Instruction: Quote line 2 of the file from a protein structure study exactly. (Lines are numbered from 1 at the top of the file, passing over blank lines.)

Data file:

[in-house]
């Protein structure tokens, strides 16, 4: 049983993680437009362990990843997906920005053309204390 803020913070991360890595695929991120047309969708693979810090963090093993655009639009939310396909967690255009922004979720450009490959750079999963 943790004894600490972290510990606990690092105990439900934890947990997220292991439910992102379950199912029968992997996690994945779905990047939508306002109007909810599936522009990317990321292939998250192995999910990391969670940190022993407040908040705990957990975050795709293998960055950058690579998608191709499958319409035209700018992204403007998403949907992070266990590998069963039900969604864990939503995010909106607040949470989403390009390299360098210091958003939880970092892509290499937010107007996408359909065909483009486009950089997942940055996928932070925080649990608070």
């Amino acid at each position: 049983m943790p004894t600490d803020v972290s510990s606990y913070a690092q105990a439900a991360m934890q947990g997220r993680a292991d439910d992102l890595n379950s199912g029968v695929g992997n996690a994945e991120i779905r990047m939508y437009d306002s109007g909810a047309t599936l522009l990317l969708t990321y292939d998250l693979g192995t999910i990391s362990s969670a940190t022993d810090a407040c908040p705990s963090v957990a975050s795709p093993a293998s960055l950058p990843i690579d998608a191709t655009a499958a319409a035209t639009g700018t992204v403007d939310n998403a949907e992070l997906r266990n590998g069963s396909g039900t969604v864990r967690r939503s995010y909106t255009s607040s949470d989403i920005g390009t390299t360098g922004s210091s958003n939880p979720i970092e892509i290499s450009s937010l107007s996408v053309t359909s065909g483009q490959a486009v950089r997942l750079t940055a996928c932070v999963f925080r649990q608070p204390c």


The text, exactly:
């Protein structure tokens, strides 16, 4: 049983993680437009362990990843997906920005053309204390 803020913070991360890595695929991120047309969708693979810090963090093993655009639009939310396909967690255009922004979720450009490959750079999963 943790004894600490972290510990606990690092105990439900934890947990997220292991439910992102379950199912029968992997996690994945779905990047939508306002109007909810599936522009990317990321292939998250192995999910990391969670940190022993407040908040705990957990975050795709293998960055950058690579998608191709499958319409035209700018992204403007998403949907992070266990590998069963039900969604864990939503995010909106607040949470989403390009390299360098210091958003939880970092892509290499937010107007996408359909065909483009486009950089997942940055996928932070925080649990608070």